No quarrels with Mark’s assessment of the politics of recognizing the Armenian genocide, other than to note that it may well become a non-issue. Not for Armenian-American organizations, but for the Armenian and Turkish governments. Unhatched Caucasian chickens shouldn’t be counted more confidently than any others, but Armenia-Turkey relations have been warming at a dizzying pace, with Turkish President Gül visiting Yerevan recently. As one Armenian analyst observes
Ankara and Yerevan are reportedly close to overcoming another Turkish precondition for normalizing bilateral ties: an end to the decades-long Armenian campaign for international recognition of the World War One-era massacres of Armenians in the Ottoman Empire as genocide. The Sargsyan administration seems ready to accept a Turkish proposal to form a commission of Turkish and Armenian historians that would jointly study the mass killings and deportations.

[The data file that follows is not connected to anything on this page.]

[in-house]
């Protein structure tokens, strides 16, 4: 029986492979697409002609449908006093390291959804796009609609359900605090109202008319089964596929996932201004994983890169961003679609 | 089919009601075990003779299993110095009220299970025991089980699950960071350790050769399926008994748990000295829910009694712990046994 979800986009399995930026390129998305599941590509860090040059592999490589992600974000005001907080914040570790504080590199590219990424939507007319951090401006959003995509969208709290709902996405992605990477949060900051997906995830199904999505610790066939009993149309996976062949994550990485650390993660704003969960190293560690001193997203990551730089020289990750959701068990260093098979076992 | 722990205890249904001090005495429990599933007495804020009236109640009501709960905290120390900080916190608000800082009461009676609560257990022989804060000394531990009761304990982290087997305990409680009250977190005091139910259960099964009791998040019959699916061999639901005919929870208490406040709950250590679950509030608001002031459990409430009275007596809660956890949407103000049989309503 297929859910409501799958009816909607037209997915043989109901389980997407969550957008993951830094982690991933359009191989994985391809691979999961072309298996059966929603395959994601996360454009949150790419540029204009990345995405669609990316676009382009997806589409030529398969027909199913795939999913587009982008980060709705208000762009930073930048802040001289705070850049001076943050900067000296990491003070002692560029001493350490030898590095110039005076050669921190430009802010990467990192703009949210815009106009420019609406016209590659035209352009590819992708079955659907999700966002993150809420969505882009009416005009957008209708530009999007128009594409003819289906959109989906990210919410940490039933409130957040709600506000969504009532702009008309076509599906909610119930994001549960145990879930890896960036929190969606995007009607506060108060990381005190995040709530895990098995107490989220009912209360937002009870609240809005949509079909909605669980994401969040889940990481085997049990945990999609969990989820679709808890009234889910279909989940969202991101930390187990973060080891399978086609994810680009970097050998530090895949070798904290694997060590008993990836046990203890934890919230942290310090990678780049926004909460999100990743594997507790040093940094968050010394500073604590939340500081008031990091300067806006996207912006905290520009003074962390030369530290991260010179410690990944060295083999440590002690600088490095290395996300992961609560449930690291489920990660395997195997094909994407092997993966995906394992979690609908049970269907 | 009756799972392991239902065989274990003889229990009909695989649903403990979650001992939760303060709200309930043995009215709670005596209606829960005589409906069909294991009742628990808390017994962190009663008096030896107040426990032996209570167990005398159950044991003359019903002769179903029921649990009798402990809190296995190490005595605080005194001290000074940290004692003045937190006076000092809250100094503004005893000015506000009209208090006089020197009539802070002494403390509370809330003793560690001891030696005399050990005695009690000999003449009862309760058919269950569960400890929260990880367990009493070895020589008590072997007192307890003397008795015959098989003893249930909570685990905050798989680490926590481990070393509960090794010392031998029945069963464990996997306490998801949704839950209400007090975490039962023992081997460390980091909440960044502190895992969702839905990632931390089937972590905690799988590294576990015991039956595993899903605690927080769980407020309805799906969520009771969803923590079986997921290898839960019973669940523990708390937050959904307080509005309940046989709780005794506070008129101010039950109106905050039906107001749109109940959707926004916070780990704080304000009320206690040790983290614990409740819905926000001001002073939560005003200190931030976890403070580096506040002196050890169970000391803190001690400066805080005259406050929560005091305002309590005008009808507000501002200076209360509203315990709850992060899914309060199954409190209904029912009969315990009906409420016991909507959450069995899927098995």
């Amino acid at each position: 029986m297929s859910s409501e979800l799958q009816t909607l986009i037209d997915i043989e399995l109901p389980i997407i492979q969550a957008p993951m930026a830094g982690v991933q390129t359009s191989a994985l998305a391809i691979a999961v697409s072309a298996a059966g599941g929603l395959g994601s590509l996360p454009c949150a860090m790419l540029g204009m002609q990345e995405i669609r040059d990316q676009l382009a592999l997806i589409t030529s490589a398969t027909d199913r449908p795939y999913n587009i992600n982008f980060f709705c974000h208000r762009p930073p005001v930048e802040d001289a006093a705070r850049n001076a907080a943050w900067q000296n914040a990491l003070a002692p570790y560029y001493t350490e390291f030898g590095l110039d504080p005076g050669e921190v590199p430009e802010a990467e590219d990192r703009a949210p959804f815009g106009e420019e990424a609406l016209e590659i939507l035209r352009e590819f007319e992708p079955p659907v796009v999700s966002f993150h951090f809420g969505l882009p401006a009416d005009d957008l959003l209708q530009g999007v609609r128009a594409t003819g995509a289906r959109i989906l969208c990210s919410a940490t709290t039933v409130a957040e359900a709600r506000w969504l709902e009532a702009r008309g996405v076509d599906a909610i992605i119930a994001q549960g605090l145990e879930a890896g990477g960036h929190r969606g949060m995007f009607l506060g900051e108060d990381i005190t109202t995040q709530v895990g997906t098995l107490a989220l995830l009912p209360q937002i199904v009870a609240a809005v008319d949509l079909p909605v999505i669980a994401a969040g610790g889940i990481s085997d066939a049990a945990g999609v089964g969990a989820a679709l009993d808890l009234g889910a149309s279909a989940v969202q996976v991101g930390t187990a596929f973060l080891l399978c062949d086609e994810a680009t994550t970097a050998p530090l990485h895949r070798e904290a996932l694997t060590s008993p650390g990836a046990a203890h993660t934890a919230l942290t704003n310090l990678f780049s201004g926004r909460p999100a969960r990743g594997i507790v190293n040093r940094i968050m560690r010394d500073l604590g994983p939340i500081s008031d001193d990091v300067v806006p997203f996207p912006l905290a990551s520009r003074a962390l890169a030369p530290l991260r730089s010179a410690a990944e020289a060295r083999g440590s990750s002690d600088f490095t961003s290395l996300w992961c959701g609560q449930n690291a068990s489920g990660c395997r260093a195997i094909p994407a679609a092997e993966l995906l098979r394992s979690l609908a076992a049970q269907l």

Many in Armenia and especially its worldwide Diaspora oppose such a study, saying that it would call into question the very fact of what many historians consider the first genocide of the 20th century. They also view the Turkish proposal as a ploy designed to scuttle the genocide’s recognition by more foreign nation.
Sargsyan appeared to dismiss such concerns as he addressed hundreds of influential members of the Armenian-American community in New York on September 24. “We must talk about all topics,” he said. “Only those people who have nothing to say and suffer from complexes avoid contacts, conversations.”
The Turkish government, meanwhile, says that
If we manage to make rapid progress in our initiative to solve the problems…then there will be no need for third country parliaments to discuss these issues. We can tell them: “Mind your own business. Armenia and Turkey are getting along well.”